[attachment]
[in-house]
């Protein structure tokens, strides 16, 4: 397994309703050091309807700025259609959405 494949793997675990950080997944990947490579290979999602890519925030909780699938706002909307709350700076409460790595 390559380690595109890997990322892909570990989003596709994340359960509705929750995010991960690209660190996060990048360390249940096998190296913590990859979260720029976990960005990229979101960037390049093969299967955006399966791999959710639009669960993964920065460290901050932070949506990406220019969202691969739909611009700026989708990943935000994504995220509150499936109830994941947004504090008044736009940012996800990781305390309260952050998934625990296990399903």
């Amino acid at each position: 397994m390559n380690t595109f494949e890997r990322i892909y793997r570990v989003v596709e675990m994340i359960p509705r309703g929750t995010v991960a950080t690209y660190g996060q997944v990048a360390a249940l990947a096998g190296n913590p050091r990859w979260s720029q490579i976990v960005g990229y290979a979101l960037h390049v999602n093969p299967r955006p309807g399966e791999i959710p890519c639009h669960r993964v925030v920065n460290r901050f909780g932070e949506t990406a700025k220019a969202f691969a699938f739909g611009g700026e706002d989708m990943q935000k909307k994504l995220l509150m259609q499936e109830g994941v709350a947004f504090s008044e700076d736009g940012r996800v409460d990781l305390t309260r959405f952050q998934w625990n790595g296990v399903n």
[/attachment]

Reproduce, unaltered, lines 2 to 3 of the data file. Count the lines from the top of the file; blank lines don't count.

């Protein structure tokens, strides 16, 4: 397994309703050091309807700025259609959405 494949793997675990950080997944990947490579290979999602890519925030909780699938706002909307709350700076409460790595 390559380690595109890997990322892909570990989003596709994340359960509705929750995010991960690209660190996060990048360390249940096998190296913590990859979260720029976990960005990229979101960037390049093969299967955006399966791999959710639009669960993964920065460290901050932070949506990406220019969202691969739909611009700026989708990943935000994504995220509150499936109830994941947004504090008044736009940012996800990781305390309260952050998934625990296990399903």
């Amino acid at each position: 397994m390559n380690t595109f494949e890997r990322i892909y793997r570990v989003v596709e675990m994340i359960p509705r309703g929750t995010v991960a950080t690209y660190g996060q997944v990048a360390a249940l990947a096998g190296n913590p050091r990859w979260s720029q490579i976990v960005g990229y290979a979101l960037h390049v999602n093969p299967r955006p309807g399966e791999i959710p890519c639009h669960r993964v925030v920065n460290r901050f909780g932070e949506t990406a700025k220019a969202f691969a699938f739909g611009g700026e706002d989708m990943q935000k909307k994504l995220l509150m259609q499936e109830g994941v709350a947004f504090s008044e700076d736009g940012r996800v409460d990781l305390t309260r959405f952050q998934w625990n790595g296990v399903n």